Nearly one-hundred people have died in renewed violence in Sri Lanka in recent days. At least sixty civilians, including fifteen children, were killed in a bomb attack on a crowded bus in Kabithigollewa. Over seventy others were wounded.
In a written statement, U.S. State Department spokesman Sean McCormack said, "This vicious attack bears all the hallmarks of the Liberation Tigers of Tamil Eelam. It is a clear violation of the ceasefire agreement that the Tamil Tigers claim to uphold."
The attack followed the collapse of peace talks in Norway, where Tamil Tiger representatives refused to meet with Sri Lankan government officials.
More than sixty-thousand people have been killed since the Tamil Tigers began their insurgency in 1983. About one-million others have been displaced. Thousands of refugees have fled to India in recent weeks to escape the upsurge in violence.
Thyagarajan is a grocer from the village of Vavuniya. An ethnic Tamil, he says he is afraid to return to his home. "We fear another war between the rebels and the army." Pushparaj, another Tamil refugee, says, "the peace talks are supposed to be on, but looting and killing are rampant in our area."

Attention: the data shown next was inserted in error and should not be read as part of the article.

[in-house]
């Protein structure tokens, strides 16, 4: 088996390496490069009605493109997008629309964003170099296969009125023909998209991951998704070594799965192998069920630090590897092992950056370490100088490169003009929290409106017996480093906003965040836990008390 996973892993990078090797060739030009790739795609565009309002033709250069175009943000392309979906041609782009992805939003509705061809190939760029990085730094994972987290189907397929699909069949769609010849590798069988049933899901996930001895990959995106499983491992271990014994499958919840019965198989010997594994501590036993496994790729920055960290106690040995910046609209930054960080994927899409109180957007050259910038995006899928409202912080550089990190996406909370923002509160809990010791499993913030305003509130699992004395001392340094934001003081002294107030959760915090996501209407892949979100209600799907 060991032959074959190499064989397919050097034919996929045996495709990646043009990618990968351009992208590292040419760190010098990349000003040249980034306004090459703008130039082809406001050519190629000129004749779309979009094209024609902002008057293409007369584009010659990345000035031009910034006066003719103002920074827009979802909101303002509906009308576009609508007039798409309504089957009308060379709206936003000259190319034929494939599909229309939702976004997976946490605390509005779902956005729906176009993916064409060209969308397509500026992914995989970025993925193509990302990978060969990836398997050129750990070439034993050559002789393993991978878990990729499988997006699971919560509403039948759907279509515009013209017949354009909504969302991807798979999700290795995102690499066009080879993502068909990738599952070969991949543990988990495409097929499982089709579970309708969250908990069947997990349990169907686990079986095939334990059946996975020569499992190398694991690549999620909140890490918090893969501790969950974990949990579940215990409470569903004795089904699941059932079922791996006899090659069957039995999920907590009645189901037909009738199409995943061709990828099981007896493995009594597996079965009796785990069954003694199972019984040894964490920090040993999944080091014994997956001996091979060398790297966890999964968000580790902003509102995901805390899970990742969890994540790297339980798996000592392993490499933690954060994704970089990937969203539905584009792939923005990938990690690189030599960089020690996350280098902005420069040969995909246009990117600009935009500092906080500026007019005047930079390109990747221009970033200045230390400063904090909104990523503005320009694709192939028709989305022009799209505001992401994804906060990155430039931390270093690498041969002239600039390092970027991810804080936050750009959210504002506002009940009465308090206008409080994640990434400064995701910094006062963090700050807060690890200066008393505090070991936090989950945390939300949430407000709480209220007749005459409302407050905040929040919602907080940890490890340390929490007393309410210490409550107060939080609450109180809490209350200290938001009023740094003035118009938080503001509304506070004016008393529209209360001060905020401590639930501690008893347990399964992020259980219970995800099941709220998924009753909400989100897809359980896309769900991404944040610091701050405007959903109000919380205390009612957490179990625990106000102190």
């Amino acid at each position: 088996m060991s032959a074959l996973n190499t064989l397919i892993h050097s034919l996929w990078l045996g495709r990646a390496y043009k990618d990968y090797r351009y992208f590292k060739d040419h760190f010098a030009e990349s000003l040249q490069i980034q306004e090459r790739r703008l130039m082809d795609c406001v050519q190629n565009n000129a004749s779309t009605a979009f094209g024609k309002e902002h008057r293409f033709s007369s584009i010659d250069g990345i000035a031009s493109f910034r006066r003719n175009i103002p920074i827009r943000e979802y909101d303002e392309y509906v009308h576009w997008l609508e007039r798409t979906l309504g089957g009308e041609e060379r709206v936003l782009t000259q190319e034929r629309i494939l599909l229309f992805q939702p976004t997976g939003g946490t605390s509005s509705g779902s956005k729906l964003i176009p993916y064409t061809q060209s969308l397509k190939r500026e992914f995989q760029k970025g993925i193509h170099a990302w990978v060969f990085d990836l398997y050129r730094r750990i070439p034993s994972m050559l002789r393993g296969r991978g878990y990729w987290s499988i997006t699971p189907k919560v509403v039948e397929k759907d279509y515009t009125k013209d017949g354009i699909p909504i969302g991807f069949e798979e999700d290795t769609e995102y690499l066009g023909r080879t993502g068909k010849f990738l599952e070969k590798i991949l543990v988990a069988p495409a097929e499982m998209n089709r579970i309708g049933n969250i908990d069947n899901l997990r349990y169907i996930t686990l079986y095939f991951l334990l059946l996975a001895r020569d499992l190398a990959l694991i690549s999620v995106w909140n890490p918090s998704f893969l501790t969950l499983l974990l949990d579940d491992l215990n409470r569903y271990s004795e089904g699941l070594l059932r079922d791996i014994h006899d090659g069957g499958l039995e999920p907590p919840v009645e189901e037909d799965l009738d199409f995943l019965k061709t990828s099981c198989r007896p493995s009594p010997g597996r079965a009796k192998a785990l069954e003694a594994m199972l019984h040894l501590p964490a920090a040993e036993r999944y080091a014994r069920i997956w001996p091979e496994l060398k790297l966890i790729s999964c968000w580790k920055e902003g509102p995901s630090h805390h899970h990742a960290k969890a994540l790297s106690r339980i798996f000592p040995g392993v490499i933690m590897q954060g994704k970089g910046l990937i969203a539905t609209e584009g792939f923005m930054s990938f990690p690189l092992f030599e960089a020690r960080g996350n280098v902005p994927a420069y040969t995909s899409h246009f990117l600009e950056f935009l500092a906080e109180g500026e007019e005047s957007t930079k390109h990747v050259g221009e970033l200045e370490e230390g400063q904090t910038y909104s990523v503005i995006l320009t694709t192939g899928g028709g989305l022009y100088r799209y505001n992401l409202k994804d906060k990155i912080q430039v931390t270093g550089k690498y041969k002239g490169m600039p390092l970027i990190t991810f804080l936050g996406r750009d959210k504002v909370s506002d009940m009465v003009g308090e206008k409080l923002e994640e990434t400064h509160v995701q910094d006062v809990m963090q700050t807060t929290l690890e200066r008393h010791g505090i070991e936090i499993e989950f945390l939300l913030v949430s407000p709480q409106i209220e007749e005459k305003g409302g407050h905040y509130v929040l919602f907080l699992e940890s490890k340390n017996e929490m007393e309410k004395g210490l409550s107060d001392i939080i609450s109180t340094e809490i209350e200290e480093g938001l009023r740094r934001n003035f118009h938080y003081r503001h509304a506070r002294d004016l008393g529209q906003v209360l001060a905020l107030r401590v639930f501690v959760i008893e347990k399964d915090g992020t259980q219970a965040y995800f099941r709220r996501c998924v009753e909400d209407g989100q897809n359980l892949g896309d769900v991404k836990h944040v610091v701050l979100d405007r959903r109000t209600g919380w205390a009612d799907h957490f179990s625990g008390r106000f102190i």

U.S. Assistant Secretary of State Richard Boucher says the Tamil Tigers must stop the terror:
"The fact is this is a terrorist group that needs to be treated accordingly. That does not mean one has to close the door on peace. But it does mean that, as we try to leave the door open to peace, you have to walk through that door without a suicide bomb on your belt."
State Department spokesman McCormack says, "the United States calls for an end to the violence that is causing so much suffering for the people of Sri Lanka and resumption of negotiations to bring peace to the country. The Tamil Tigers," says Mr. McCormack, "must renounce terror and enter into direct negotiations with the Sri Lankan government."
The preceding was an editorial reflecting the views of the United States Government.